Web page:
March 2012
Volume 53, Issue 14
ARVO Annual Meeting Abstract  |   March 2012
Nanotechnology Guided Molecular Imaging of Choroidal Neovascularization
Author Affiliations & Notes
  • Colin A. Bretz
    Vanderbilt Eye Institute, Vanderbilt Univ Med Center, Nashville, Tennessee
  • Ashwath Jayagopal
    Vanderbilt Eye Institute, Vanderbilt University Medical Center, Nashville, Tennessee
  • Footnotes
    Commercial Relationships  Colin A. Bretz, None; Ashwath Jayagopal, None
  • Footnotes
    Support  P30-EY008126 (Core Grant in Vision Research), International Retinal Research Foundation, Unrestricted Grant from Research to Prevent Blindness
Investigative Ophthalmology & Visual Science March 2012, Vol.53, 3006. doi:
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      Colin A. Bretz, Ashwath Jayagopal; Nanotechnology Guided Molecular Imaging of Choroidal Neovascularization. Invest. Ophthalmol. Vis. Sci. 2012;53(14):3006. doi:

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      © ARVO (1962-2015); The Authors (2016-present)

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Purpose: : Strategies for the early detection of choroidal neovascularization are needed to facilitate timely therapeutic intervention and to monitor disease progression and treatment response. Ligand-coated nanoparticles were developed for site-specific imaging of neovascular lesions in animal models of laser-induced choroidal neovascularization.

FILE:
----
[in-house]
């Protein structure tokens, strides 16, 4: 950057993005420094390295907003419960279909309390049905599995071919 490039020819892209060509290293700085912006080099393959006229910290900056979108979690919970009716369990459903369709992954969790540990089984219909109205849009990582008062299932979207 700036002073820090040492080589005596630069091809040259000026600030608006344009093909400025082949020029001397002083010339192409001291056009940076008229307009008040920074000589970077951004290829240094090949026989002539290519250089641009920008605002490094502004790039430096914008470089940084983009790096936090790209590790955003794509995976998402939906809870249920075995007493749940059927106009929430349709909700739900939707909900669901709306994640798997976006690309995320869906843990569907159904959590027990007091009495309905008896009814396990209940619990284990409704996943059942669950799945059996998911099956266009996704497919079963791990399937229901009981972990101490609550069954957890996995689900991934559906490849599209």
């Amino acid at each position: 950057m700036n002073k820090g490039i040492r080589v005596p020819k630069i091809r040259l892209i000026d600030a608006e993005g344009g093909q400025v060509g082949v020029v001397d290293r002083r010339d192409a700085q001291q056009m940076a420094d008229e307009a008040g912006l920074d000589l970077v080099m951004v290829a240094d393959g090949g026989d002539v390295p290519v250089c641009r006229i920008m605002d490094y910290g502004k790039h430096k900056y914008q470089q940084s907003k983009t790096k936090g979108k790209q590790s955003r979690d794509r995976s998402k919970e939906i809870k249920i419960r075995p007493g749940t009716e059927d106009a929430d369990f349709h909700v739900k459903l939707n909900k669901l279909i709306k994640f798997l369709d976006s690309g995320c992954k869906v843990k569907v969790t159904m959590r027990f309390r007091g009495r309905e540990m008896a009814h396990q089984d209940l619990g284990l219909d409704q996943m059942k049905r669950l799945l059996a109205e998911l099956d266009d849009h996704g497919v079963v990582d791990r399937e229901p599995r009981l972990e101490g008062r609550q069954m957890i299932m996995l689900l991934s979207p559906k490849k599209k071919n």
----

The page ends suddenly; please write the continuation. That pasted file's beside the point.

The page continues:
Methods: : Infrared dyes and fluorescent semiconducting nanocrystals (quantum dots) were conjugated to peptides or antibodies directed against vascular cell adhesion molecule 1 (VCAM-1), an early marker of choroidal neovascularization, using covalent conjugation techniques. Negative controls were synthesized incorporating scrambled peptide or nonspecific antibody conjugated imaging agents. Conjugates were injected in mouse models of laser-induced choroidal neovascularization at timepoints up to 31 days post laser injury, and age matched controls. Ocular tissue was imaged ex vivo and in vivo throughout the time course of choroidal neovascularization for evaluation of specificity and sensitivity.

Results: : VCAM-1 targeted imaging agents were capable of early detection of choroidal neovascularization via binding to VCAM-1. VCAM-1 signal remained elevated throughout the time course of pathology, up to 1 month post laser injury. Signal to background ratios of VCAM-1 specific imaging agents ranged from 10-25:1 depending on the disease timepoint, and fluorescence emission was focal to CNV lesions. Negligible binding of imaging agents was observed in control animals.

Conclusions: : Successful detection of early choroidal neovascularization was possible in the mouse model of laser induced choroidal neovascularization. Molecular imaging of the eye is a promising strategy for facilitating early detection of disease, which may improve clinical management of neovascular AMD.

Keywords: imaging/image analysis: non-clinical • choroid: neovascularization • imaging methods (CT, FA, ICG, MRI, OCT, RTA, SLO, ultrasound) 

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